It didn't start this way. Twelve years ago, bringing the family to the fair was a mixed experience at best. Happy kids and bored parents, riding ridiculous rides. Carnies shepherding tender children onto stomach-churning rides. Youngsters begging parents to play impossible games costing small fortunes to win stuffed animals worth $3.
But it grew on me. The kids aged, as did we parents, and the unique beauty, nostalgia and familiarity of the fair took root.
Where else can you go and find such comfortable diversity? The young, the old; all sizes and colors of human flesh. Gray-haired ponytails alongside shaved-head 5-year-olds. Baseball caps, cowboy hats and fedoras. Broomstick skirts, Hawaiian shirts and halter tops.
Where can you go and smell that special mix of fragrances ... grass and cotton candy, grilled meat and live animals, flowering plants and popcorn? Where else can you hear the sounds of squealing kids, bleating goats and the hawkers of wares? Where do you see the flashing colored lights of carnival rides and funnel cake stands, canopied trees swaying in the wind, and middle-school kids dueling with light sabers?
Where else can you experience the special flavors of carnival cuisine? The taste of soft frozen yogurt, grilled corn on the cob, and melt-in-your-mouth spun sugar. Slushie-style margaritas, weak enough for a pre-teen. Giant beers and fatty, foot-long corn dogs. Fresh fish tacos and hand-dipped caramel apples.
Where else can you hear top-quality musicians playing their hearts out to a half-filled bandstand? Moths hover above the players and disappear into the colored lights. During a smokin' rock concert, a toddler with her hairbrush microphone is belting out with unrestrained passion in uncanny time with the music. Her face contorts with seemingly genuine anguish, unlikely given her limited years on earth. A rock star in the making, she moves out into the crowd who wonders why they didn't bring their cameras so they could be the first to post the video on YouTube.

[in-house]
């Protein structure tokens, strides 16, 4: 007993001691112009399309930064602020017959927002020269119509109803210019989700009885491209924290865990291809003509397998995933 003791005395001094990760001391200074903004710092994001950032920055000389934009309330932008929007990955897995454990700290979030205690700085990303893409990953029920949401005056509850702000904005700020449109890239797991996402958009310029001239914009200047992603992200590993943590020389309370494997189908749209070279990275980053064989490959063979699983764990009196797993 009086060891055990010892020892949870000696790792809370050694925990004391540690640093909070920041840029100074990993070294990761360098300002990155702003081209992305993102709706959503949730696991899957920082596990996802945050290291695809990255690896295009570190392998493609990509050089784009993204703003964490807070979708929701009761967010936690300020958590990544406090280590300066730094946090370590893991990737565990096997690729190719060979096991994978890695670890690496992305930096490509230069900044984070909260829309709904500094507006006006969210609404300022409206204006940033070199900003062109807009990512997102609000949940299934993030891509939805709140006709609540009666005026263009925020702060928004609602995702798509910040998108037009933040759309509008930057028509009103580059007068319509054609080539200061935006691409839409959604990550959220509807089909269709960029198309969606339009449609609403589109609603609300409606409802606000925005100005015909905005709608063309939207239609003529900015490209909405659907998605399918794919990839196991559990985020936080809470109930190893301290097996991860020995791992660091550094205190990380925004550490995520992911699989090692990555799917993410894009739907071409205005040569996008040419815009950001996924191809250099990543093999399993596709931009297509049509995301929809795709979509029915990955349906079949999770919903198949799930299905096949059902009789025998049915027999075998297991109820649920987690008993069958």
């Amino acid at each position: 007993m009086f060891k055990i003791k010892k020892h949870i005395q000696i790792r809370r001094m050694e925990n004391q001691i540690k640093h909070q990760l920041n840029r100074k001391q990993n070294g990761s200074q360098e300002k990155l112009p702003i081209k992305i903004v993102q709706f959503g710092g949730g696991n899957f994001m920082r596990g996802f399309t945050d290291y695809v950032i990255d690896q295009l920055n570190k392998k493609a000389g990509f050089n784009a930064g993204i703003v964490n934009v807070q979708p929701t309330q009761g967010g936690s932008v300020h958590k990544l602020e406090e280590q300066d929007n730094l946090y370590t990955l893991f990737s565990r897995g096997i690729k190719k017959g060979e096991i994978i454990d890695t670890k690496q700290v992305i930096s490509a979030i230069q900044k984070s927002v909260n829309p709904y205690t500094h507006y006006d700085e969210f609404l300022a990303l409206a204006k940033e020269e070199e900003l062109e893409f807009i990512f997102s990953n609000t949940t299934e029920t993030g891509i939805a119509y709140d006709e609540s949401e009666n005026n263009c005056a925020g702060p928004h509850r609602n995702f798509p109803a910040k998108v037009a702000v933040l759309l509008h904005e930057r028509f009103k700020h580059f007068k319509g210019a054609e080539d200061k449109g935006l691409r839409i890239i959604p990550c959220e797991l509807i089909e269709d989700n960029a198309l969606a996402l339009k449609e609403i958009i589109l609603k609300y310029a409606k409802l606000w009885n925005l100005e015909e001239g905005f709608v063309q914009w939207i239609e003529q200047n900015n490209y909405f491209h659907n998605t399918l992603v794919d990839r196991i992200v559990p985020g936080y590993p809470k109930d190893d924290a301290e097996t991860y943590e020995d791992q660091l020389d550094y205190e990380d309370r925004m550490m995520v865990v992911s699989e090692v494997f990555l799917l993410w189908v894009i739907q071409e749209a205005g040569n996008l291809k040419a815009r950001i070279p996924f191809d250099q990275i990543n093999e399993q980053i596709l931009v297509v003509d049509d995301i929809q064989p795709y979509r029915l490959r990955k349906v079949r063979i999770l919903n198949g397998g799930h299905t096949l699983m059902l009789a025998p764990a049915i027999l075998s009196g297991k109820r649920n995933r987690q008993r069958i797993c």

Where else can you move from rock concert to country band within four minutes, CD and T-shirt table alongside the stage? The band plays a truck-driving song while two youthful blondes ride a nearby mechanical bull, in time to the music and to the delight of every male from 18 to 85. You can't script this stuff. The band moves smoothly from truck-driving sound to Texan to Cajun, and the lead singer sets aside his guitar for accordion and then for harmonica. The fiddler is more gifted with his hands than a brain surgeon. Two fair-haired brothers perform break-dance, clog-dance moves with spectacular athleticism. An elderly Asian woman in mandarin-collared red blouse claps in time to the music.
Then it's off to the wine garden for a jazz-blues band, where 1-year-olds bop to the beat among the Arthur Murray-trained couples. Is there a more heartwarming sight than mother sashaying cheek to cheek with her baby beside the middle-aged couple swing dancing?
The fair. It's hip to call it a stay-cation these days. But it's much more than that to me.
It's where I entered and sold my first photograph. Where I saw favorite bands up close and where Barry Williams signed my purse. Where my kids grew from elementary school to too-cool-to- go. Where we've had the same guy dispense my frozen yogurt six years in a row. A place where my husband is regularly photographed in the winner's circle at the racetrack because he's been there so frequently he knows horse trainers and jockeys. He comes home, more often than not, with pockets full of cash and great stories.
The fair is where I can find hot tubs and model trains, fine art and hot sauce, rabbits and old tractor equipment. I know the layout like the back of my hand. I know where to park my car or I can walk if I'm in the mood for exercise.
This is no ordinary fair. It's my hometown fair and I watch it leave Pleasanton with emotions like those I feel when my kids go off to college. It's a bittersweet, poignant moment, but they'll be back. So will the fair and so will I.